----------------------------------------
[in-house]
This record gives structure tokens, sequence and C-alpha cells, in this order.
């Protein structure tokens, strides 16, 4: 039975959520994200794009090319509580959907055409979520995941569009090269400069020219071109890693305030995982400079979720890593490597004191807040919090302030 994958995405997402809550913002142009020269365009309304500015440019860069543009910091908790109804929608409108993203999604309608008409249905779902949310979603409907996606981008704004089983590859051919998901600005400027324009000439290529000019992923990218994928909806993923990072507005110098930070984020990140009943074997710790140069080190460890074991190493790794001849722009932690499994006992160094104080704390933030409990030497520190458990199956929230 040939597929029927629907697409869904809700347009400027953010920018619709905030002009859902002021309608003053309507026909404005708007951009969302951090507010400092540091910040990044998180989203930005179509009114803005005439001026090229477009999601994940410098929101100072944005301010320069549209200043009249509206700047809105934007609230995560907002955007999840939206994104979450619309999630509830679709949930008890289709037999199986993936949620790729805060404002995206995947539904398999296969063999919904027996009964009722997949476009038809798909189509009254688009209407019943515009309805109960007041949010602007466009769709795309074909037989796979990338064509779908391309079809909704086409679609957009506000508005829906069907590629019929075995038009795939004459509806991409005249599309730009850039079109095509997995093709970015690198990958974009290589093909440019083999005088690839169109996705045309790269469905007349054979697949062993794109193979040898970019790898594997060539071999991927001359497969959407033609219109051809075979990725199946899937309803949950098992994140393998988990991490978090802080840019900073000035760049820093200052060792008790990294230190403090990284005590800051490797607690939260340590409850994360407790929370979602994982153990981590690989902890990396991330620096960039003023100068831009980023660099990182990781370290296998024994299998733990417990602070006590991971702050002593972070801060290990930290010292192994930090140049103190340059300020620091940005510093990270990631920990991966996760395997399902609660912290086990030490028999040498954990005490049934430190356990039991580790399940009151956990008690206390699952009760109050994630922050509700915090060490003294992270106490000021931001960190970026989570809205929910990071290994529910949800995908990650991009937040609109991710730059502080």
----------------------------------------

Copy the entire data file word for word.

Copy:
[in-house]
This record gives structure tokens, sequence and C-alpha cells, in this order.
């Protein structure tokens, strides 16, 4: 039975959520994200794009090319509580959907055409979520995941569009090269400069020219071109890693305030995982400079979720890593490597004191807040919090302030 994958995405997402809550913002142009020269365009309304500015440019860069543009910091908790109804929608409108993203999604309608008409249905779902949310979603409907996606981008704004089983590859051919998901600005400027324009000439290529000019992923990218994928909806993923990072507005110098930070984020990140009943074997710790140069080190460890074991190493790794001849722009932690499994006992160094104080704390933030409990030497520190458990199956929230 040939597929029927629907697409869904809700347009400027953010920018619709905030002009859902002021309608003053309507026909404005708007951009969302951090507010400092540091910040990044998180989203930005179509009114803005005439001026090229477009999601994940410098929101100072944005301010320069549209200043009249509206700047809105934007609230995560907002955007999840939206994104979450619309999630509830679709949930008890289709037999199986993936949620790729805060404002995206995947539904398999296969063999919904027996009964009722997949476009038809798909189509009254688009209407019943515009309805109960007041949010602007466009769709795309074909037989796979990338064509779908391309079809909704086409679609957009506000508005829906069907590629019929075995038009795939004459509806991409005249599309730009850039079109095509997995093709970015690198990958974009290589093909440019083999005088690839169109996705045309790269469905007349054979697949062993794109193979040898970019790898594997060539071999991927001359497969959407033609219109051809075979990725199946899937309803949950098992994140393998988990991490978090802080840019900073000035760049820093200052060792008790990294230190403090990284005590800051490797607690939260340590409850994360407790929370979602994982153990981590690989902890990396991330620096960039003023100068831009980023660099990182990781370290296998024994299998733990417990602070006590991971702050002593972070801060290990930290010292192994930090140049103190340059300020620091940005510093990270990631920990991966996760395997399902609660912290086990030490028999040498954990005490049934430190356990039991580790399940009151956990008690206390699952009760109050994630922050509700915090060490003294992270106490000021931001960190970026989570809205929910990071290994529910949800995908990650991009937040609109991710730059502080």